Lust for Life



There’s this beautiful teaching in Judaism that words create worlds. The creative force inherent in our words, written and spoken, has the potential to bring to life what wasn’t there before.

Personally, I find this teaching most applicable in books. I love reading and sifting through someone’s words put together to teach, inspire, and instruct. I get lost in words.

We take in words everyday, but every once in a while, you come across a set of words that stick with you, that change you, that inspire you. Recently, for me, this was reading the book Lust for Life.

Lust for Life is a fictionalized biography of the life of Vincent Van Gogh, written by Irving Stone. The book was written in 1934 and portrays the life of the Dutch painter Van Gogh, the OG tortured artist.

The book is on the one hand, a somewhat melancholy look at the struggles and setbacks endured by Van Gogh.

He suffered in life and with his art, not only facing rejection, but also the difficulty that comes with trying to forge an artistic career. Lots of loss. Lots of heartache.

Van Gogh was misunderstood.

He was rejected by family and friends.

He was labeled the social outcast, the pariah of his community.

He was told he couldn’t do the very thing he longed to do more than anything else.

And yet, he kept doing the thing put inside his soul to do: he painted.

I found myself reminded of the gift of creating and the need to press on in the face of uncertainty and self-doubt. Every person who longs to live a creative life, will face the inevitable struggle of “making it.”

I found myself in his pain. I resonated with the doubt, criticism, and self rejection. I wanted to reach into the book and pull Van Gogh out and say, “I understand.”

But what this book mentioned time and time again, is the beauty of pursuing what you’ve been put on this earth to do. If you can express yourself fully, then nothing else really matters.

No amount of prestige, money, or validation from others will suffice.

What matters is following your own heart.

This is what Vincent did.

It reminded me to think through this in my own life. How often am I following the trajectory set by others, instead of what is happening in my own heart?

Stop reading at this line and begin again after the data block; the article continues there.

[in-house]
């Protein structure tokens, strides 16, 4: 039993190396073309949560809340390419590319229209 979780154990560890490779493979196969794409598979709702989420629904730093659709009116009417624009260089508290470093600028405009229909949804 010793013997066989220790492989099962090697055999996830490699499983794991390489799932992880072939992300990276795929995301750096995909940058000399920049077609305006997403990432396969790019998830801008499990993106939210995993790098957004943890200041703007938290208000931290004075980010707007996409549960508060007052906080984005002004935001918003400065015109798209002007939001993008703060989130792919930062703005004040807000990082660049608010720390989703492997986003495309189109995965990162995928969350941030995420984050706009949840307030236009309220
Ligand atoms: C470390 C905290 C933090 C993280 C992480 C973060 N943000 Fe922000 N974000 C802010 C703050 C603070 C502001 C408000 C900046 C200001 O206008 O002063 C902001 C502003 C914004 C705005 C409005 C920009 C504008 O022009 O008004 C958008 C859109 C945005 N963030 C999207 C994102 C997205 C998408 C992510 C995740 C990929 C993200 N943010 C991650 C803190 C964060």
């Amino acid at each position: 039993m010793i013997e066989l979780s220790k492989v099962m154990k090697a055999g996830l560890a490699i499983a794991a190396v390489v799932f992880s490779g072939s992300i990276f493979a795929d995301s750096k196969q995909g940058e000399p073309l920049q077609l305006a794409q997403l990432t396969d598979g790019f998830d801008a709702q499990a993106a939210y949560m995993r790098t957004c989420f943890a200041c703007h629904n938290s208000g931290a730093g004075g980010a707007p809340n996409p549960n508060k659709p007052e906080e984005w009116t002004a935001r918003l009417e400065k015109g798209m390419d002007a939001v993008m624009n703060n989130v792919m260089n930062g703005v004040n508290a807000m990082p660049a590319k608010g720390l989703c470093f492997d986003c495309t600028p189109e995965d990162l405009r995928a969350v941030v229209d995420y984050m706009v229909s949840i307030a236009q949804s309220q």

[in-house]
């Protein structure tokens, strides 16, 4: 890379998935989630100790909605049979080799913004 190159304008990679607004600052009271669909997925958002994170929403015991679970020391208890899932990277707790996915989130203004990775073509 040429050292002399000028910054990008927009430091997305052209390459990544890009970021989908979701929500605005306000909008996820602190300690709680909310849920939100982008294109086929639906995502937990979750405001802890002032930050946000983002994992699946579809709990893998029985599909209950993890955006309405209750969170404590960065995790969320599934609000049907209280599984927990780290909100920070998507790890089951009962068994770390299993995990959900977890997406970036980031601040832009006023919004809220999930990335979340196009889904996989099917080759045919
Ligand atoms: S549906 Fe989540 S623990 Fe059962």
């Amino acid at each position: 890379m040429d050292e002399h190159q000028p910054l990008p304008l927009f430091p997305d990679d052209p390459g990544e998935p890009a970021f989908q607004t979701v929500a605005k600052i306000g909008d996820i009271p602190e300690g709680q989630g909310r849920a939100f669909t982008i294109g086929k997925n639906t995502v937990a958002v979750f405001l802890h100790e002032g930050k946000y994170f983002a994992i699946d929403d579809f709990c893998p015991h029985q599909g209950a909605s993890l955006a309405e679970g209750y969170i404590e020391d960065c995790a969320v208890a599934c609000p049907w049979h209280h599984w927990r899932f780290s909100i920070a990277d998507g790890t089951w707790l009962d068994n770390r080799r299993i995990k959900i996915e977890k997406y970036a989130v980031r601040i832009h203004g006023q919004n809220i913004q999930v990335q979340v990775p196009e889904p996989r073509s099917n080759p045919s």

We fear looking foolish. We fear letting others down. The excuses pile up rather easily.

Too old.

Too young.

Not enough experience.

Too late in life.

Not enough talent.

Have you said any of these to yourself?

Lust for Life is a story about living in the fullness of who you are, of really capturing the essence of this life. It is about doing what you know you have to do, even if no one else understands.

It’s a story about an eccentric painter, but it’s more than that. It’s a tale about anyone who follows their heart.

This is the writer, the singer, the teacher, the entrepreneur, the filmmaker, the non-profit manager, the coach, the pastor.

Because you owe it to yourself to live with an insatiable thirst for life.

It’s easy to get discouraged. It’s easy to live in your shadow self. It’s easy to settle, especially when that’s what has been modeled to you. It takes a different kind of resolve and courage to chase the dream.

After reading this book, I certainly feel inspired to keep going, but I have another feeling bubbling beneath the surface as well: I want more.

I want more of what life has to offer. I don’t want to waste another moment doing anything that takes me away from what I’ve been put on this earth to do.

Because life is a gift, so I want to live it with all the vitality and vigor I can muster. I want to lust for life.

Like Van Gogh, I want to chase my passion and dream with the complete satisfaction that comes from knowing I expressed myself fully.

The rest is commentary. The crux of the story is following my soul. I wonder if you’ll do the same.

The world will be a better place if we fight for what makes us come alive.

This is what it means to have a lust for life.

And it’s how I want to live.


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